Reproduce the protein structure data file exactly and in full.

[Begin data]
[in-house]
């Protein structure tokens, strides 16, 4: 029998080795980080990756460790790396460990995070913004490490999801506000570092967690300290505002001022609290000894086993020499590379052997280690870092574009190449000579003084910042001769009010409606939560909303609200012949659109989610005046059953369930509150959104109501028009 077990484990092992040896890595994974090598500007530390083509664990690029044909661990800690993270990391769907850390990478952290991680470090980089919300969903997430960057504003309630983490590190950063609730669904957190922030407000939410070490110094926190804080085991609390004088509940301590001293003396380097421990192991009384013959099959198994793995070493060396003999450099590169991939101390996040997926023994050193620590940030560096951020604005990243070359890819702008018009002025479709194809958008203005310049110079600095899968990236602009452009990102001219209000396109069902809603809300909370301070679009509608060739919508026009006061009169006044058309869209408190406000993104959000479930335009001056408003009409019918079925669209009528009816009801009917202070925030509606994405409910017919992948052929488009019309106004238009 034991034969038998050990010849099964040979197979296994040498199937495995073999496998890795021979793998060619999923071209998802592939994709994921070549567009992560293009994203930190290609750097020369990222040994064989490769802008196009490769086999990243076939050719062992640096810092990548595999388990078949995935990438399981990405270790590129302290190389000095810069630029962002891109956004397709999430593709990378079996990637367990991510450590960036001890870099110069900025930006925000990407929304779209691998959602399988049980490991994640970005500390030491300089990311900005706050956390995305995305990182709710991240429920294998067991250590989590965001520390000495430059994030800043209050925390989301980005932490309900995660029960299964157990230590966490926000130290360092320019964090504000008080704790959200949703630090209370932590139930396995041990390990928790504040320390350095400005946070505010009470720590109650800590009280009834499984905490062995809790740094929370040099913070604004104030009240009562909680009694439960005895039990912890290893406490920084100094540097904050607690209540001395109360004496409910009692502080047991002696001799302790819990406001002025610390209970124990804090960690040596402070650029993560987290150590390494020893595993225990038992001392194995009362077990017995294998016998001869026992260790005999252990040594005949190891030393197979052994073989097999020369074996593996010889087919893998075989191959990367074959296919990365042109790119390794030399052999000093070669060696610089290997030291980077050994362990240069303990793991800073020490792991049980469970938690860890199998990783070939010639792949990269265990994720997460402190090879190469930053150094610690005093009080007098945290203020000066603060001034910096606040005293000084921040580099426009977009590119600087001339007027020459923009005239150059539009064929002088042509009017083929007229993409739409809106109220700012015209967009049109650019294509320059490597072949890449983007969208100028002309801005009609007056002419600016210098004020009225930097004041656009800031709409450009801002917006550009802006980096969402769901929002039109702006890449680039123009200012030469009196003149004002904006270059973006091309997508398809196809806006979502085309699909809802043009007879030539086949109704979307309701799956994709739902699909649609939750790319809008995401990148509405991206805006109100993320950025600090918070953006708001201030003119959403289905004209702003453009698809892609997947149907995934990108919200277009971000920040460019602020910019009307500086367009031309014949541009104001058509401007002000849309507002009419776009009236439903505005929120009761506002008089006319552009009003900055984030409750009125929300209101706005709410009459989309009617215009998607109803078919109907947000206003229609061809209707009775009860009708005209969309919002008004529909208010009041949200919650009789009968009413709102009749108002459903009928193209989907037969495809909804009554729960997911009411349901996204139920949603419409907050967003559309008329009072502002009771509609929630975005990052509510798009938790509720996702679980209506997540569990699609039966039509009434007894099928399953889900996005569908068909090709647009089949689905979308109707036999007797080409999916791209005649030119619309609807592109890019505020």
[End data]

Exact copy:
[in-house]
């Protein structure tokens, strides 16, 4: 029998080795980080990756460790790396460990995070913004490490999801506000570092967690300290505002001022609290000894086993020499590379052997280690870092574009190449000579003084910042001769009010409606939560909303609200012949659109989610005046059953369930509150959104109501028009 077990484990092992040896890595994974090598500007530390083509664990690029044909661990800690993270990391769907850390990478952290991680470090980089919300969903997430960057504003309630983490590190950063609730669904957190922030407000939410070490110094926190804080085991609390004088509940301590001293003396380097421990192991009384013959099959198994793995070493060396003999450099590169991939101390996040997926023994050193620590940030560096951020604005990243070359890819702008018009002025479709194809958008203005310049110079600095899968990236602009452009990102001219209000396109069902809603809300909370301070679009509608060739919508026009006061009169006044058309869209408190406000993104959000479930335009001056408003009409019918079925669209009528009816009801009917202070925030509606994405409910017919992948052929488009019309106004238009 034991034969038998050990010849099964040979197979296994040498199937495995073999496998890795021979793998060619999923071209998802592939994709994921070549567009992560293009994203930190290609750097020369990222040994064989490769802008196009490769086999990243076939050719062992640096810092990548595999388990078949995935990438399981990405270790590129302290190389000095810069630029962002891109956004397709999430593709990378079996990637367990991510450590960036001890870099110069900025930006925000990407929304779209691998959602399988049980490991994640970005500390030491300089990311900005706050956390995305995305990182709710991240429920294998067991250590989590965001520390000495430059994030800043209050925390989301980005932490309900995660029960299964157990230590966490926000130290360092320019964090504000008080704790959200949703630090209370932590139930396995041990390990928790504040320390350095400005946070505010009470720590109650800590009280009834499984905490062995809790740094929370040099913070604004104030009240009562909680009694439960005895039990912890290893406490920084100094540097904050607690209540001395109360004496409910009692502080047991002696001799302790819990406001002025610390209970124990804090960690040596402070650029993560987290150590390494020893595993225990038992001392194995009362077990017995294998016998001869026992260790005999252990040594005949190891030393197979052994073989097999020369074996593996010889087919893998075989191959990367074959296919990365042109790119390794030399052999000093070669060696610089290997030291980077050994362990240069303990793991800073020490792991049980469970938690860890199998990783070939010639792949990269265990994720997460402190090879190469930053150094610690005093009080007098945290203020000066603060001034910096606040005293000084921040580099426009977009590119600087001339007027020459923009005239150059539009064929002088042509009017083929007229993409739409809106109220700012015209967009049109650019294509320059490597072949890449983007969208100028002309801005009609007056002419600016210098004020009225930097004041656009800031709409450009801002917006550009802006980096969402769901929002039109702006890449680039123009200012030469009196003149004002904006270059973006091309997508398809196809806006979502085309699909809802043009007879030539086949109704979307309701799956994709739902699909649609939750790319809008995401990148509405991206805006109100993320950025600090918070953006708001201030003119959403289905004209702003453009698809892609997947149907995934990108919200277009971000920040460019602020910019009307500086367009031309014949541009104001058509401007002000849309507002009419776009009236439903505005929120009761506002008089006319552009009003900055984030409750009125929300209101706005709410009459989309009617215009998607109803078919109907947000206003229609061809209707009775009860009708005209969309919002008004529909208010009041949200919650009789009968009413709102009749108002459903009928193209989907037969495809909804009554729960997911009411349901996204139920949603419409907050967003559309008329009072502002009771509609929630975005990052509510798009938790509720996702679980209506997540569990699609039966039509009434007894099928399953889900996005569908068909090709647009089949689905979308109707036999007797080409999916791209005649030119619309609807592109890019505020």